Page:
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Majority of adjuvants produce some effects like:-

                  Local reactions

                  The inflammatory response

                  Local pain and tissue lysis

                  Granulomas and hypersensitivity reactions

                  Systemic effects

Real & Theoretical risks of Vaccine Adjutants:


It is a generally accepted principle that toxicity and adjuvant activity must be balanced to obtain maximum immune stimulation with minimal adverse effects.However, the actual acceptance level for adverse reactions depends on whether the adjuvant is intended for use in human or veterinary vaccines. For veterinary applications the acceptance level depends on whether the animal is a companion animal or a livestock animal bred for human consumption.

The safety documentation requirements for adjuvants used in human vaccines are, for obvious reasons, higher. When used in preventive medicine the vaccine is administered to healthy persons and in many cases, as part of vaccination programs for children. Here adverse reactions to the adjuvant are not acceptable.

With therapeutic vaccines, however, a compromise is not unrealistic. Were therapeutic vaccines against serious human diseases (e.g., HIV/AIDS or cancer) or therapeutic vaccines against viral infections (e.g., HTLV-I or hepatitis C) to be developed that required the help of strong adjuvants to be effective, less strict levels of acceptance for the adjuvant side effects may be acceptable.

It would be a question of balancing the profile of vaccination side effects against the general prognosis for the disease if untreated or treated by other therapeutic regimens, many of which themselves are not without side effects.


The majority of adjutants produce some effects at the injection site, the most frequent being an infl ammatory response. For the better tolerated adjuvants, used in practical vaccination, by far the majority of cases lead to transient and negligible symptoms only: mild pain, transient swellings, and so on. However, among more than 100 different compounds, described as adjuvants in the literature, the vast majority have been shown to be too reactogenic to be used in human as well as veterinary applications. Such adjuvant active substances may nevertheless be valuable tools for studying the immune system as such, including side effects from excessive stimulation of the immune system.

The mechanisms behind adjuvant side effects, as described below, comprise both observations from the investigation of such highly reactogenic adjuvants (or cytokines) and observations from signifi cant overdosing of classical adjuvants.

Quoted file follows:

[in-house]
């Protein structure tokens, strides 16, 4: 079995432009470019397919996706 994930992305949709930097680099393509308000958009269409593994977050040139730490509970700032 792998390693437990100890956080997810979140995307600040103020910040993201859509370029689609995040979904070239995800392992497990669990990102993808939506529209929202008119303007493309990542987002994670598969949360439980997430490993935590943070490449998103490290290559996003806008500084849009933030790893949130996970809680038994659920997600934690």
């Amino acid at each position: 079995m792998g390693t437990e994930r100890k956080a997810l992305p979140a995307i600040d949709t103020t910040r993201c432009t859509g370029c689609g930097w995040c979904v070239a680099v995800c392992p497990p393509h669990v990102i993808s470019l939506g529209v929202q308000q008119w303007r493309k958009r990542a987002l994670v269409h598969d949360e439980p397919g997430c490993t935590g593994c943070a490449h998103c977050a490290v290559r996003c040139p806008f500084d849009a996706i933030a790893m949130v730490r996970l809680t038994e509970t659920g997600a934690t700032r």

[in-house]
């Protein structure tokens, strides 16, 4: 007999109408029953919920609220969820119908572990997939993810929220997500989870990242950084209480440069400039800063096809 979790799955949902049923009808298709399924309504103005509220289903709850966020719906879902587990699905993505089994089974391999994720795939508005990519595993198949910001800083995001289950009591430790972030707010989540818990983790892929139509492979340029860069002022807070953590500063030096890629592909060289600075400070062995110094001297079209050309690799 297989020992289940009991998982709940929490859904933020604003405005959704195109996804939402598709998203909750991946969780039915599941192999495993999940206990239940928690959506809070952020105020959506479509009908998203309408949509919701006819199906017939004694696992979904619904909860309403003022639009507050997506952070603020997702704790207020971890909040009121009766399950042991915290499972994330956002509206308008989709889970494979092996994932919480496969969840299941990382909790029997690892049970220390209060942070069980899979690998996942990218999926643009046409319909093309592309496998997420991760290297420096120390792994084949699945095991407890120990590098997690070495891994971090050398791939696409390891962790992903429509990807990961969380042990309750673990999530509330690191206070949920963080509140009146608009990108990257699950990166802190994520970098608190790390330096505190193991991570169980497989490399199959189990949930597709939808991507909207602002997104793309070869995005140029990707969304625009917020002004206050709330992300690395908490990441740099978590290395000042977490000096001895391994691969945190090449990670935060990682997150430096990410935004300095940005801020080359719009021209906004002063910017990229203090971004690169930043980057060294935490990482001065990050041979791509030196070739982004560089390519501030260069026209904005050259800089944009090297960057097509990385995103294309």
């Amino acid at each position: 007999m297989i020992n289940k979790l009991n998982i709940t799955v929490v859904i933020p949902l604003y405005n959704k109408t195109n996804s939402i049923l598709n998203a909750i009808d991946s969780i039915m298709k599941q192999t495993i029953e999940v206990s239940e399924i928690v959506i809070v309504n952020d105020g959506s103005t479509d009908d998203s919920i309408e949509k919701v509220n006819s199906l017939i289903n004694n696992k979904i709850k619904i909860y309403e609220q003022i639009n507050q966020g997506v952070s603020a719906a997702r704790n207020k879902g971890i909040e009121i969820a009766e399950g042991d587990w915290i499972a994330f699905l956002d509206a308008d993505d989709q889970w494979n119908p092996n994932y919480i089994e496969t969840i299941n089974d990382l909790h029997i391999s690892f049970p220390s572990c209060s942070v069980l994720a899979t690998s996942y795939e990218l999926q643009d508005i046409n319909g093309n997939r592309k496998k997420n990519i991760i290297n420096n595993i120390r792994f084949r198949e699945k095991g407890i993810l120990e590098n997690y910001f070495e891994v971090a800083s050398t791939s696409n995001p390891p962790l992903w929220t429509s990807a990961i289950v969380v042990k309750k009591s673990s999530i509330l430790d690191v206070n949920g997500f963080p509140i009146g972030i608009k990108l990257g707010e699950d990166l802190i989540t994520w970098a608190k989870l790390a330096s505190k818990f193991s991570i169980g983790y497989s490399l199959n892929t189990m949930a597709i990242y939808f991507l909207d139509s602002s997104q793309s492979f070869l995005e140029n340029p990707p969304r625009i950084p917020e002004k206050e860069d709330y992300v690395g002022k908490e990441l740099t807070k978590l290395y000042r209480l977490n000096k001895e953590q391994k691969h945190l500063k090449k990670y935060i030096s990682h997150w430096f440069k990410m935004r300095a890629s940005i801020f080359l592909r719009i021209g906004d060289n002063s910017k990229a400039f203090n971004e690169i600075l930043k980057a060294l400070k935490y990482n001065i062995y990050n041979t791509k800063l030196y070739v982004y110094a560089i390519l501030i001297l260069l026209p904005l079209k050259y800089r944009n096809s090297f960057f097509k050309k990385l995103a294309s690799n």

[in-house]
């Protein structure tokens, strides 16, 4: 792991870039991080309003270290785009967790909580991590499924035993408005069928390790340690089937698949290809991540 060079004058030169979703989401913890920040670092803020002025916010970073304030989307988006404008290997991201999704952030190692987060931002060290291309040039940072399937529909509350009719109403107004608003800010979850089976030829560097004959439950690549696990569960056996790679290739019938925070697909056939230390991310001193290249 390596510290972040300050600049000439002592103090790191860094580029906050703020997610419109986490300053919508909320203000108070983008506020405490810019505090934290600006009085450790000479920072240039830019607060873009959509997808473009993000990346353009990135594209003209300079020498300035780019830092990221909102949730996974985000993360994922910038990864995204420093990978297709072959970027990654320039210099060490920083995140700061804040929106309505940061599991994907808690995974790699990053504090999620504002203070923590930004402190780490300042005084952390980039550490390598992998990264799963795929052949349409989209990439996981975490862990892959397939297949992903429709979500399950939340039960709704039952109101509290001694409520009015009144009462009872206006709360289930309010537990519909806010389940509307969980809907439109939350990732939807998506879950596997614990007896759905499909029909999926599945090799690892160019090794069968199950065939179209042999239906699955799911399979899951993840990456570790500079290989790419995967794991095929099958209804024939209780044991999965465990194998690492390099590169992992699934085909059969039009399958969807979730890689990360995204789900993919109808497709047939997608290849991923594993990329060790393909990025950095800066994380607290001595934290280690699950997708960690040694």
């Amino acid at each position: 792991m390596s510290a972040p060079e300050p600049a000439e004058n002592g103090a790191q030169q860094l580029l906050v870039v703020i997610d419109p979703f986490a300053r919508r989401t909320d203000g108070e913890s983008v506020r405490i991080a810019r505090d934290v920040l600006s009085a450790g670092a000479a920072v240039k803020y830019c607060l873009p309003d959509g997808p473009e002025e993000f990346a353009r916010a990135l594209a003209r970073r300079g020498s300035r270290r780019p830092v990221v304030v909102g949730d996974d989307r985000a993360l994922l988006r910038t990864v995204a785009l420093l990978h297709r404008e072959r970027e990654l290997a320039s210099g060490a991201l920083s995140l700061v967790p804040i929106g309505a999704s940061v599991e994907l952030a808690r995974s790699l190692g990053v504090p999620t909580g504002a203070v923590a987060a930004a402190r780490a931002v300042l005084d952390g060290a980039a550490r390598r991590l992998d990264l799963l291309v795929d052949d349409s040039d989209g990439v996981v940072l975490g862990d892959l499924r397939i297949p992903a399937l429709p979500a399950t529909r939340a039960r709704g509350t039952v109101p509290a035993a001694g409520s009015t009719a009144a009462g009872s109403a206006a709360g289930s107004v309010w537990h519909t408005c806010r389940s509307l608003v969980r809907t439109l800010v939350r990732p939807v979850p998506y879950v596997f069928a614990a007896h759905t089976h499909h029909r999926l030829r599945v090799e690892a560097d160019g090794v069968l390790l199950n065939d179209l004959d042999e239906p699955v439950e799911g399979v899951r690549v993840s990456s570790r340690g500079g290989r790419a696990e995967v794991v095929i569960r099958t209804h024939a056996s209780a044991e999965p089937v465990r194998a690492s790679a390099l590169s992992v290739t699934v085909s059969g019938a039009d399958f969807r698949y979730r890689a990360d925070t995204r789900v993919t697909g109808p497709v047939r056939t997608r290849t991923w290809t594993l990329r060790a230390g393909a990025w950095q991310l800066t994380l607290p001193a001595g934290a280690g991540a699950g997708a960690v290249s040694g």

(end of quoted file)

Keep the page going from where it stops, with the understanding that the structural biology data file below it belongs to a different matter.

Local reactions seen after the use of such adjuvants may range from local pain and erythemas to granulomas, cysts, abscesses, and ulcers, particularly if overdosing the adjuvant beyond the acceptable dose ranges.Adverse systemic reactions due to adjuvant- or cytokine-induced stimulation of the immune system, including pyrogenicity , flu like symptoms, and auto immune disorders, are known from experimental immunology, but are, of course, disqualifying for use of the adjuvant in practical vaccination. A number of observations of side effects seen after vaccination with adjuvanted vaccines must, however, be attributed to the vaccine preservatives (e.g., thiomersal, β-propriolactone, or formaldehyde) or, as mentioned, to bacterial toxins from the antigen preparation.

Local Reactions: Effect of the Injection Modus

Vaccinations may be given subcutaneously or intramuscularly. Other administration routes, such as the intraperitoneal route known from experimental immunology, are not used in practical parenteral vaccination. Oral vaccination of humans has been practiced against poliovirus since the 1960s, but this vaccine is not adjuvanted. Quillaja saponin has been used as an adjuvant for oral experimental vaccines and is accepted as a food additive in Europe under code E999 due to low oral toxicity. Hence, the potential of using Q. saponin as an adjuvant for oral immunizations is yet to be explored. Nasal immunization may have a future in practical vaccination but is still at the developmental stage.